When helping a former client gets you in trouble
02/26/2016 | Author: Editorial Staff
Remember those first-time homebuyers you helped a few months ago? They closed on their new home, moved in, and everything was going well … until a few days ago when their air conditioner died. The couple called you to complain—and to ask what you’re going to do to fix it. While you want to preserve a good relationship with your former clients, consider the following factors before you act.
Are you even allowed to help?
First, talk with your broker. He or she is ultimately responsible for your actions and may not want you to get involved. In addition, remember that you no longer represent the couple since they completed the transaction for which they hired you—in this case, the purchase of a home.
Watch your words
If you do get involved, avoid phrases that imply you’ll solve or fix the problem. Instead, focus on being a resource for them to help themselves—never assume responsibility for what happened.
Who is the best person to ask?
In this situation, tell the new homeowners to contact an HVAC technician to assess the problem. Be wary of recommending a certain service provider, as the buyers may blame you if they have a negative experience. Instead, you can provide a list of professionals in the area they may want to contact, while taking care not to favor one over another. If the homeowners contend the system failure was the result of negligence by the seller or the seller’s agent and they try to discuss this with you, suggest they consult an attorney.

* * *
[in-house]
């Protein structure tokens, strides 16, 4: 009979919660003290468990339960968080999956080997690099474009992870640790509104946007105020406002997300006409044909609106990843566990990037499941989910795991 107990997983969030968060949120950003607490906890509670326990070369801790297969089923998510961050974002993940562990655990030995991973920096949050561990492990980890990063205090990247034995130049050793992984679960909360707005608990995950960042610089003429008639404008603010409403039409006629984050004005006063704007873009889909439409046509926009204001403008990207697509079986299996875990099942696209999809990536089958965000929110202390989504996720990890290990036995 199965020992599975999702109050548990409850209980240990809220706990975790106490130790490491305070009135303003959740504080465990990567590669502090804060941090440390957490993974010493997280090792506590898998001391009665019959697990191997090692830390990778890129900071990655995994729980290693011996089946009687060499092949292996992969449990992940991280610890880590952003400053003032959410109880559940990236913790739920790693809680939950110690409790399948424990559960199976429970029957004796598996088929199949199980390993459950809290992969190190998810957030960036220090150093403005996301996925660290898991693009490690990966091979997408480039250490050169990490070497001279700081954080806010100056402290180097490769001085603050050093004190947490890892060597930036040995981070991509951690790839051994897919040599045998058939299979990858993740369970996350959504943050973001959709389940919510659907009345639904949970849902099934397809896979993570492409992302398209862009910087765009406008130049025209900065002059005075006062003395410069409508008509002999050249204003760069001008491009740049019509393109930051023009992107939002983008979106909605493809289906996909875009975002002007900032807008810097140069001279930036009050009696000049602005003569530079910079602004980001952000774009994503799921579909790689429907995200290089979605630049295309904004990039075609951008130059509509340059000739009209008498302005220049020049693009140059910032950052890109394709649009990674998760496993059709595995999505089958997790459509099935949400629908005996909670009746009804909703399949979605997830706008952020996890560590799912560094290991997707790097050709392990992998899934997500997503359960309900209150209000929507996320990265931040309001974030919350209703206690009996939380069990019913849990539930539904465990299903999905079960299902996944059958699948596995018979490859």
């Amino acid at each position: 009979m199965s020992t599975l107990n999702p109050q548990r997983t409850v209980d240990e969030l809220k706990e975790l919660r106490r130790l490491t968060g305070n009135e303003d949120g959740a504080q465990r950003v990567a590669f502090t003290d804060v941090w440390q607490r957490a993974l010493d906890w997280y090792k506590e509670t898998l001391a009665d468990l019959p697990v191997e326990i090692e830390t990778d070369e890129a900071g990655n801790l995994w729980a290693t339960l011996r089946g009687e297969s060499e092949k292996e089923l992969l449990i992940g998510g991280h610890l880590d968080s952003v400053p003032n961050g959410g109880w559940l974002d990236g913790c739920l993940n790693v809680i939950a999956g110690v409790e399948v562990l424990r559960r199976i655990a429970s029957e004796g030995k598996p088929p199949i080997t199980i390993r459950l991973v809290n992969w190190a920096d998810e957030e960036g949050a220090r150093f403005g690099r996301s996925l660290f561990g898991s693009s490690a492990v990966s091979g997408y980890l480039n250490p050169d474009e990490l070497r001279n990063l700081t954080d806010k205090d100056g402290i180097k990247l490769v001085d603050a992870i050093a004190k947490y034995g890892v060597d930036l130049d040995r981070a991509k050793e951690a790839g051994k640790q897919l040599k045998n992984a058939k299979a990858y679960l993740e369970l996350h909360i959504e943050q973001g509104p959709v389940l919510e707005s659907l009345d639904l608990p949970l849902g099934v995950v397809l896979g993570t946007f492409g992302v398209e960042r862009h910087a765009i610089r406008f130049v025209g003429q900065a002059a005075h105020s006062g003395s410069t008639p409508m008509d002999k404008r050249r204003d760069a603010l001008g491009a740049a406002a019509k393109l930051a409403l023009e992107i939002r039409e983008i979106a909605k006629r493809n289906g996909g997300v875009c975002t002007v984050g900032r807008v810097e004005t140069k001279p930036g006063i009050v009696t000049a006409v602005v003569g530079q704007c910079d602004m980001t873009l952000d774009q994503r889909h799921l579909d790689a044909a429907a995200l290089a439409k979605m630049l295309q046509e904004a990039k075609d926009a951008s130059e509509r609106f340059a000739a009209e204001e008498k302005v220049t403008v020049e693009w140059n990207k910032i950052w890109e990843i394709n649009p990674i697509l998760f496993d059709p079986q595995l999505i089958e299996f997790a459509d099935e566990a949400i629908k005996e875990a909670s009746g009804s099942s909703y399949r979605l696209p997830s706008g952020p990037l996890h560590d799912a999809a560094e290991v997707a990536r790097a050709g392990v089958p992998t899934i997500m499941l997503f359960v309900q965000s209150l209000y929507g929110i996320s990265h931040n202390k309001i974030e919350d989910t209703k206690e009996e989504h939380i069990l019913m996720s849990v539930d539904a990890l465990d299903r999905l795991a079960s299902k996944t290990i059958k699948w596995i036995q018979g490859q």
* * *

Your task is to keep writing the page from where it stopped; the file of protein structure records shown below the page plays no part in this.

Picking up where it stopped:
Of course you never want a former client to be upset, but providing services or advice outside of an agency relationship can be risky. Even if you haven’t encountered this exact scenario yet, talk with your broker now about how you should handle a similar situation—your business may depend on it.
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